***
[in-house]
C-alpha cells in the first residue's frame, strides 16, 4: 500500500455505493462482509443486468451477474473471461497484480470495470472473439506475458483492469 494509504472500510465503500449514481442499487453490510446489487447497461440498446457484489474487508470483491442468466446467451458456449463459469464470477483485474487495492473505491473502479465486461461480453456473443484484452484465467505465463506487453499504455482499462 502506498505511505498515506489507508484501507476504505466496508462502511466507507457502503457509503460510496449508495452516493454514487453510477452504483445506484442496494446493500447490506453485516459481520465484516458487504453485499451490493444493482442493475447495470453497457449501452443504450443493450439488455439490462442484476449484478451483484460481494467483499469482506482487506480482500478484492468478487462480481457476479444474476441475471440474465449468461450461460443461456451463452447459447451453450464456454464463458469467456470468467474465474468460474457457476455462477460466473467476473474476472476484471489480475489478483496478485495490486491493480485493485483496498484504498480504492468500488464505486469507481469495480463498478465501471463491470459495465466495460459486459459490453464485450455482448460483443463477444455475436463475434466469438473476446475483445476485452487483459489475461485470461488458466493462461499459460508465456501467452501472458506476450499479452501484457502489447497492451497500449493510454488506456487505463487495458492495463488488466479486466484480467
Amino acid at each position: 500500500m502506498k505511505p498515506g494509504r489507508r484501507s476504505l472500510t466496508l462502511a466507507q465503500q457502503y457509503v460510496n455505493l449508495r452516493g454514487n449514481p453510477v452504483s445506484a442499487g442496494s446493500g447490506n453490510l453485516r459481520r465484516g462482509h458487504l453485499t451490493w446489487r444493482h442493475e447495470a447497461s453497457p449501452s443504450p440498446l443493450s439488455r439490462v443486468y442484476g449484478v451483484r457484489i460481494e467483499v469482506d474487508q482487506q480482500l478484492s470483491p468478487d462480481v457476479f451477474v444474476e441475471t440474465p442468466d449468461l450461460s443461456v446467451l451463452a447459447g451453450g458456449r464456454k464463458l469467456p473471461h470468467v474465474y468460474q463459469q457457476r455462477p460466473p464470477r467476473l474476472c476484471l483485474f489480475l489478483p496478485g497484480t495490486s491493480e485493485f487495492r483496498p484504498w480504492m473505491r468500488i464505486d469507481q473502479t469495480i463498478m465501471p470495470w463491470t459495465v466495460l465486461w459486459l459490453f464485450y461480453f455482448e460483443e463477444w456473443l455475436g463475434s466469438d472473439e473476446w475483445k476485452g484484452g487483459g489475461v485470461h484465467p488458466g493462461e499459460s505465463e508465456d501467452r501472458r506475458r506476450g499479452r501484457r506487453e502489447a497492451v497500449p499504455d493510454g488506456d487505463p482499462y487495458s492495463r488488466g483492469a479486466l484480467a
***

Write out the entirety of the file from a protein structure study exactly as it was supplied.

[in-house]
C-alpha cells in the first residue's frame, strides 16, 4: 500500500455505493462482509443486468451477474473471461497484480470495470472473439506475458483492469 494509504472500510465503500449514481442499487453490510446489487447497461440498446457484489474487508470483491442468466446467451458456449463459469464470477483485474487495492473505491473502479465486461461480453456473443484484452484465467505465463506487453499504455482499462 502506498505511505498515506489507508484501507476504505466496508462502511466507507457502503457509503460510496449508495452516493454514487453510477452504483445506484442496494446493500447490506453485516459481520465484516458487504453485499451490493444493482442493475447495470453497457449501452443504450443493450439488455439490462442484476449484478451483484460481494467483499469482506482487506480482500478484492468478487462480481457476479444474476441475471440474465449468461450461460443461456451463452447459447451453450464456454464463458469467456470468467474465474468460474457457476455462477460466473467476473474476472476484471489480475489478483496478485495490486491493480485493485483496498484504498480504492468500488464505486469507481469495480463498478465501471463491470459495465466495460459486459459490453464485450455482448460483443463477444455475436463475434466469438473476446475483445476485452487483459489475461485470461488458466493462461499459460508465456501467452501472458506476450499479452501484457502489447497492451497500449493510454488506456487505463487495458492495463488488466479486466484480467
Amino acid at each position: 500500500m502506498k505511505p498515506g494509504r489507508r484501507s476504505l472500510t466496508l462502511a466507507q465503500q457502503y457509503v460510496n455505493l449508495r452516493g454514487n449514481p453510477v452504483s445506484a442499487g442496494s446493500g447490506n453490510l453485516r459481520r465484516g462482509h458487504l453485499t451490493w446489487r444493482h442493475e447495470a447497461s453497457p449501452s443504450p440498446l443493450s439488455r439490462v443486468y442484476g449484478v451483484r457484489i460481494e467483499v469482506d474487508q482487506q480482500l478484492s470483491p468478487d462480481v457476479f451477474v444474476e441475471t440474465p442468466d449468461l450461460s443461456v446467451l451463452a447459447g451453450g458456449r464456454k464463458l469467456p473471461h470468467v474465474y468460474q463459469q457457476r455462477p460466473p464470477r467476473l474476472c476484471l483485474f489480475l489478483p496478485g497484480t495490486s491493480e485493485f487495492r483496498p484504498w480504492m473505491r468500488i464505486d469507481q473502479t469495480i463498478m465501471p470495470w463491470t459495465v466495460l465486461w459486459l459490453f464485450y461480453f455482448e460483443e463477444w456473443l455475436g463475434s466469438d472473439e473476446w475483445k476485452g484484452g487483459g489475461v485470461h484465467p488458466g493462461e499459460s505465463e508465456d501467452r501472458r506475458r506476450g499479452r501484457r506487453e502489447a497492451v497500449p499504455d493510454g488506456d487505463p482499462y487495458s492495463r488488466g483492469a479486466l484480467a